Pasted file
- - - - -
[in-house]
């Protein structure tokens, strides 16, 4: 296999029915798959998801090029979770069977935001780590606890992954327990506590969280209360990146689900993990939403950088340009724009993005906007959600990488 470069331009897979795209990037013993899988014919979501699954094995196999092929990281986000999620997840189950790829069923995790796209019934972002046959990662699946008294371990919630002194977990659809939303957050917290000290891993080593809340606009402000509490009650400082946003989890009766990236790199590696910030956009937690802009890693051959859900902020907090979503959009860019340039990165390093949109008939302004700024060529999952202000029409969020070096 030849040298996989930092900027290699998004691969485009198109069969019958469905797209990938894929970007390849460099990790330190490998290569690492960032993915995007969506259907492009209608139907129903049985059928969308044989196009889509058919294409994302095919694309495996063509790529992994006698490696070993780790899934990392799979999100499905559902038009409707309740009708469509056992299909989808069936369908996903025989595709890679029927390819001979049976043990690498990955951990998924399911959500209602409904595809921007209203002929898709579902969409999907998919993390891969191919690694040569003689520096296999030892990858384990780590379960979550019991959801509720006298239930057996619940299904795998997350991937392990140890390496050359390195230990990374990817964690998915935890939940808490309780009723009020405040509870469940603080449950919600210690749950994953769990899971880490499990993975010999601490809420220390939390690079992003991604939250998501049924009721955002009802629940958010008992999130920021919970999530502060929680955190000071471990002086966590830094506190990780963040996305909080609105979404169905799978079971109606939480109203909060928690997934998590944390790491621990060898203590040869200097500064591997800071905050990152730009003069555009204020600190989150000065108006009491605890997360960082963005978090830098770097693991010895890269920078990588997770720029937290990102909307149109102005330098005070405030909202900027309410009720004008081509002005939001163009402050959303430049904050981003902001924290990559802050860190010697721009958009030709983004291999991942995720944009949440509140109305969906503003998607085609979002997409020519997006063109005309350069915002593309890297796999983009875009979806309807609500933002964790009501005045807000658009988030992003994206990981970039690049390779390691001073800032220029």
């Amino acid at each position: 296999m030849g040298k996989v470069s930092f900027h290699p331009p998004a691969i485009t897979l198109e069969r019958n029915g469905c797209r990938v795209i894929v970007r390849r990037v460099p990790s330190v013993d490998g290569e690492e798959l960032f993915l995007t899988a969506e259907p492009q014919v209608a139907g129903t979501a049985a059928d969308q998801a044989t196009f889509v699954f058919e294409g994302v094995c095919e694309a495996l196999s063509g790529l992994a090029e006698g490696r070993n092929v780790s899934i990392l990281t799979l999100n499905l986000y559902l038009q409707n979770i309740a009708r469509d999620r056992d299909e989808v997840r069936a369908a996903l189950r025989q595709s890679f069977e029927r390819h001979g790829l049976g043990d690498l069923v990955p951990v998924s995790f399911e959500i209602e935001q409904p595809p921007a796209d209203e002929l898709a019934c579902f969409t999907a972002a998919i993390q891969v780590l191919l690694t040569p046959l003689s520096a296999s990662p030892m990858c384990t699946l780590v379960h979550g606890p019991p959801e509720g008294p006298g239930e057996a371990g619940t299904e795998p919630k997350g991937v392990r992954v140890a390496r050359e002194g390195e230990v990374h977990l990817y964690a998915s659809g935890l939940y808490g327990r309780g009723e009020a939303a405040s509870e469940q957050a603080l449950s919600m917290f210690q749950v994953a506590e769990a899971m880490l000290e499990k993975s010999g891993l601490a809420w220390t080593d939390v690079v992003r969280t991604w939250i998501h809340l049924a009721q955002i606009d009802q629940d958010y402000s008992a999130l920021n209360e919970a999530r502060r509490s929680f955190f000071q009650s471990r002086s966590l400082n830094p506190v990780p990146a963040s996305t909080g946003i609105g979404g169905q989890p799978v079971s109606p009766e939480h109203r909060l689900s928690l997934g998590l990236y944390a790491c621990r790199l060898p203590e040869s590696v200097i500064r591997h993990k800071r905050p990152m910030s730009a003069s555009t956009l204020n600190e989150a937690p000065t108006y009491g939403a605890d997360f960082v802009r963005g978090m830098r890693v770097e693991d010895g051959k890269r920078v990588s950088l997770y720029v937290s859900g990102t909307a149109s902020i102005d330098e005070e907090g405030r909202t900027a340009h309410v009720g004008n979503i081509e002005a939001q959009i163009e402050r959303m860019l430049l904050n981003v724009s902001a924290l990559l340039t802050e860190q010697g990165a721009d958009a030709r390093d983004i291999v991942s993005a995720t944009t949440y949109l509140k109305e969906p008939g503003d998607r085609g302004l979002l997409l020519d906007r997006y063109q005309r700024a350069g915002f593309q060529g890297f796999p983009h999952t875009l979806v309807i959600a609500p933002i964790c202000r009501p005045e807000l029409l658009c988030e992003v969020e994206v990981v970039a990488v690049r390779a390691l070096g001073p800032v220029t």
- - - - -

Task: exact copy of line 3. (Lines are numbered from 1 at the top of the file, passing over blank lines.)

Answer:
């Amino acid at each position: 296999m030849g040298k996989v470069s930092f900027h290699p331009p998004a691969i485009t897979l198109e069969r019958n029915g469905c797209r990938v795209i894929v970007r390849r990037v460099p990790s330190v013993d490998g290569e690492e798959l960032f993915l995007t899988a969506e259907p492009q014919v209608a139907g129903t979501a049985a059928d969308q998801a044989t196009f889509v699954f058919e294409g994302v094995c095919e694309a495996l196999s063509g790529l992994a090029e006698g490696r070993n092929v780790s899934i990392l990281t799979l999100n499905l986000y559902l038009q409707n979770i309740a009708r469509d999620r056992d299909e989808v997840r069936a369908a996903l189950r025989q595709s890679f069977e029927r390819h001979g790829l049976g043990d690498l069923v990955p951990v998924s995790f399911e959500i209602e935001q409904p595809p921007a796209d209203e002929l898709a019934c579902f969409t999907a972002a998919i993390q891969v780590l191919l690694t040569p046959l003689s520096a296999s990662p030892m990858c384990t699946l780590v379960h979550g606890p019991p959801e509720g008294p006298g239930e057996a371990g619940t299904e795998p919630k997350g991937v392990r992954v140890a390496r050359e002194g390195e230990v990374h977990l990817y964690a998915s659809g935890l939940y808490g327990r309780g009723e009020a939303a405040s509870e469940q957050a603080l449950s919600m917290f210690q749950v994953a506590e769990a899971m880490l000290e499990k993975s010999g891993l601490a809420w220390t080593d939390v690079v992003r969280t991604w939250i998501h809340l049924a009721q955002i606009d009802q629940d958010y402000s008992a999130l920021n209360e919970a999530r502060r509490s929680f955190f000071q009650s471990r002086s966590l400082n830094p506190v990780p990146a963040s996305t909080g946003i609105g979404g169905q989890p799978v079971s109606p009766e939480h109203r909060l689900s928690l997934g998590l990236y944390a790491c621990r790199l060898p203590e040869s590696v200097i500064r591997h993990k800071r905050p990152m910030s730009a003069s555009t956009l204020n600190e989150a937690p000065t108006y009491g939403a605890d997360f960082v802009r963005g978090m830098r890693v770097e693991d010895g051959k890269r920078v990588s950088l997770y720029v937290s859900g990102t909307a149109s902020i102005d330098e005070e907090g405030r909202t900027a340009h309410v009720g004008n979503i081509e002005a939001q959009i163009e402050r959303m860019l430049l904050n981003v724009s902001a924290l990559l340039t802050e860190q010697g990165a721009d958009a030709r390093d983004i291999v991942s993005a995720t944009t949440y949109l509140k109305e969906p008939g503003d998607r085609g302004l979002l997409l020519d906007r997006y063109q005309r700024a350069g915002f593309q060529g890297f796999p983009h999952t875009l979806v309807i959600a609500p933002i964790c202000r009501p005045e807000l029409l658009c988030e992003v969020e994206v990981v970039a990488v690049r390779a390691l070096g001073p800032v220029t």